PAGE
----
After his acquittal on the bogus court-martial charge, Captain Samuel Fiske served as an inspector-general for the army. One of the regiments he inspected in the course of his duties was his own, the Fourteenth Connecticut, which was now encamped at Elk Run.
Immediately upon his arrival, Fiske was told, “Only ten gone since last roll call.” Fiske wrote: Three thousand dollars worth of New England’s purchased heroes had vanished within the two hours previous to my arrival; $18,000 worth in the three days previous. Sixty out of two hundred and ten in one regiment, and the ratio increasing constantly. One of them boasted that he had already made $1800 in the substitute business. Several others had sold themselves twice. Another who had gambled away the most of the $300 that constituted his prize, in order to get himself in funds again (temporarily till the next sale), stole $75 which one of our good boys had just had paid him, on the night he left.
Three hundred passed our headquarters last night—all substitutes—at least one-third of them scoundrels who had been engaged in the New York riots, and found it convenient to retire a little while into the country, took the $300 to pay their expenses.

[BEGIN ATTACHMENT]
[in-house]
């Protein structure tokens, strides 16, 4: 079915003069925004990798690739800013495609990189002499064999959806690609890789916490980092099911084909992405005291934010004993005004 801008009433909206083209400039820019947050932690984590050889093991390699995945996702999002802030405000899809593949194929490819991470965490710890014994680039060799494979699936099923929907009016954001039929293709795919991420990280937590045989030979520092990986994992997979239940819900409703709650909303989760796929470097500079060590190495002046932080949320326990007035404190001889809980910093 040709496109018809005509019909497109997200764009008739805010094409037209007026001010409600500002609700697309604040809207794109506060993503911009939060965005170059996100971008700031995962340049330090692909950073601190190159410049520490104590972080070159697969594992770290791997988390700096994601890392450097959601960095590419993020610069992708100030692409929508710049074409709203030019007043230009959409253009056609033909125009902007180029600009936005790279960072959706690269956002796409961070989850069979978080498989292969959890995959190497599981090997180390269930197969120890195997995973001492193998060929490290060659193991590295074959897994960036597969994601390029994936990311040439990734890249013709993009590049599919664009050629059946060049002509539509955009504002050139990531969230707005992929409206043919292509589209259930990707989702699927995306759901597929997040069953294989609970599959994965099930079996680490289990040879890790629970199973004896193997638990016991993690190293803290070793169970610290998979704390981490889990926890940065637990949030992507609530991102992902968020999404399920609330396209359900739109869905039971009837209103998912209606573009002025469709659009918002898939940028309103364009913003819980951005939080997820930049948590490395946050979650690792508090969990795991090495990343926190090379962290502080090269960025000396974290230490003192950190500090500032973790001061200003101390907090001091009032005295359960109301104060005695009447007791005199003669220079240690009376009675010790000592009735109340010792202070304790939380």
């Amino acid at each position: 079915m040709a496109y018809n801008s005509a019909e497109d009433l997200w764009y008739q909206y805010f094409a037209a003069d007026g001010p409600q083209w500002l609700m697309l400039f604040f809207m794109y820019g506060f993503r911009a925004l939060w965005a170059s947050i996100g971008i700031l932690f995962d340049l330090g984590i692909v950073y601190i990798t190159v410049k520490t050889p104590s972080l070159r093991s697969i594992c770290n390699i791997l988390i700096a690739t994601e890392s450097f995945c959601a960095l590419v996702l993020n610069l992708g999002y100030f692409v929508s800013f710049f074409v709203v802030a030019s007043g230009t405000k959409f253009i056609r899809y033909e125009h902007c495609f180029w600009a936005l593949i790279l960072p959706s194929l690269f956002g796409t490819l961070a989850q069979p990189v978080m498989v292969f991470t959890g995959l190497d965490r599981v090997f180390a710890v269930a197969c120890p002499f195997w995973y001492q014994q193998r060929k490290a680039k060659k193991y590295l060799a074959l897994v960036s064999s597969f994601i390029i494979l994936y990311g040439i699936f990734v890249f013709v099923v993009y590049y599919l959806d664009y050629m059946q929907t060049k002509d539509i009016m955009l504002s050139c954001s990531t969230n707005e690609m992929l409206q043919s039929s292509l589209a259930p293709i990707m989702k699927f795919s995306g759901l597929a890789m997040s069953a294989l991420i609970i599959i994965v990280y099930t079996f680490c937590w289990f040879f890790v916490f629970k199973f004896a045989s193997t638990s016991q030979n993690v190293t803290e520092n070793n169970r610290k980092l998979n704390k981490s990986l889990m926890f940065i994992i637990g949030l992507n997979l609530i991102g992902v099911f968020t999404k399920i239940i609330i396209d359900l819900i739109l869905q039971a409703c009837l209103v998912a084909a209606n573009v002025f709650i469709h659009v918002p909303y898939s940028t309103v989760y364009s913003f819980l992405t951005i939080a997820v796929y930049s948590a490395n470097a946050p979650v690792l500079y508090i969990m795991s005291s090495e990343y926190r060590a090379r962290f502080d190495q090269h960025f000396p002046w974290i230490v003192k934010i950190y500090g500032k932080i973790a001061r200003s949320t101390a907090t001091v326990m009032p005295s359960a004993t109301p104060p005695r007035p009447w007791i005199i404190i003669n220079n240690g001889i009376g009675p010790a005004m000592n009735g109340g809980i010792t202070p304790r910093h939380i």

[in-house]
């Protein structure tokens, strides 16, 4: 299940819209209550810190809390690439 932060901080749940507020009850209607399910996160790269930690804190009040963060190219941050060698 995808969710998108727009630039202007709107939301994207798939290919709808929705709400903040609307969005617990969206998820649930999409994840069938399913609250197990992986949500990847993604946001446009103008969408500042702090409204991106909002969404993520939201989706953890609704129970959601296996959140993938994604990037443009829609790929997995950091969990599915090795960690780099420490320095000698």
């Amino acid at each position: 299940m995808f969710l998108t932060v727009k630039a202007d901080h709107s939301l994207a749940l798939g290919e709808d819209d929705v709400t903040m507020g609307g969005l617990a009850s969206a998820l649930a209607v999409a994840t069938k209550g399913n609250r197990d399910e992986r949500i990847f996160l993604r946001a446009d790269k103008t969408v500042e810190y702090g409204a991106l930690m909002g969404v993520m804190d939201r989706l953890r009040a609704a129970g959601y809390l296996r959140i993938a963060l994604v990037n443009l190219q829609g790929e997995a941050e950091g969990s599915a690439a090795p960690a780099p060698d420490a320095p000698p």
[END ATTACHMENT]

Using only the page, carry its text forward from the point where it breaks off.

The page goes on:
Some of them won’t go back. Two were killed and several wounded on their way here from the station, seeking to break guard. We can, probably, by letting the enemy go unwatched, and turning our whole attention to these northern friends, be able to catch some of them as they are deserting, and by shooting save ourselves from any further trouble from those individuals.
Fiske’s words would prove prophetic. Next week’s post will deal with one of the most tragic events in the history of the Fourteenth Connecticut: the execution of two men for desertion.